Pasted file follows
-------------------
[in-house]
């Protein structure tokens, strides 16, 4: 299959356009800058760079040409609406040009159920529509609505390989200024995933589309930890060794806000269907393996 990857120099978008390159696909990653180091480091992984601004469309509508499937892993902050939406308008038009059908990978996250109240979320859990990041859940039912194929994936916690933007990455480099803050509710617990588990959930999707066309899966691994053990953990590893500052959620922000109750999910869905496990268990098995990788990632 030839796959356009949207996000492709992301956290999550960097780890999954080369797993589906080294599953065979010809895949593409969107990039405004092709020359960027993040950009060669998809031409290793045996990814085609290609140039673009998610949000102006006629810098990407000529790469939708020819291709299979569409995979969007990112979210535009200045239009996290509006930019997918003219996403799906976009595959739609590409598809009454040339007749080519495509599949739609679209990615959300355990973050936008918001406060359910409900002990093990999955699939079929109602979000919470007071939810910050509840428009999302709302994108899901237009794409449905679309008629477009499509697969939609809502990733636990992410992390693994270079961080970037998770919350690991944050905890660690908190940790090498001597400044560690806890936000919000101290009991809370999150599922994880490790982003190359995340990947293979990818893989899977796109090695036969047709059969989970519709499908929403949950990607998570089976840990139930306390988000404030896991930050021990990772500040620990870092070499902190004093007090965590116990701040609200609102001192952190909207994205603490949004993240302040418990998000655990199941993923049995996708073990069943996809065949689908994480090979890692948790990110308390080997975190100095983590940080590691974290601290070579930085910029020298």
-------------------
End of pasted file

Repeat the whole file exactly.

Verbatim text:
[in-house]
């Protein structure tokens, strides 16, 4: 299959356009800058760079040409609406040009159920529509609505390989200024995933589309930890060794806000269907393996 990857120099978008390159696909990653180091480091992984601004469309509508499937892993902050939406308008038009059908990978996250109240979320859990990041859940039912194929994936916690933007990455480099803050509710617990588990959930999707066309899966691994053990953990590893500052959620922000109750999910869905496990268990098995990788990632 030839796959356009949207996000492709992301956290999550960097780890999954080369797993589906080294599953065979010809895949593409969107990039405004092709020359960027993040950009060669998809031409290793045996990814085609290609140039673009998610949000102006006629810098990407000529790469939708020819291709299979569409995979969007990112979210535009200045239009996290509006930019997918003219996403799906976009595959739609590409598809009454040339007749080519495509599949739609679209990615959300355990973050936008918001406060359910409900002990093990999955699939079929109602979000919470007071939810910050509840428009999302709302994108899901237009794409449905679309008629477009499509697969939609809502990733636990992410992390693994270079961080970037998770919350690991944050905890660690908190940790090498001597400044560690806890936000919000101290009991809370999150599922994880490790982003190359995340990947293979990818893989899977796109090695036969047709059969989970519709499908929403949950990607998570089976840990139930306390988000404030896991930050021990990772500040620990870092070499902190004093007090965590116990701040609200609102001192952190909207994205603490949004993240302040418990998000655990199941993923049995996708073990069943996809065949689908994480090979890692948790990110308390080997975190100095983590940080590691974290601290070579930085910029020298």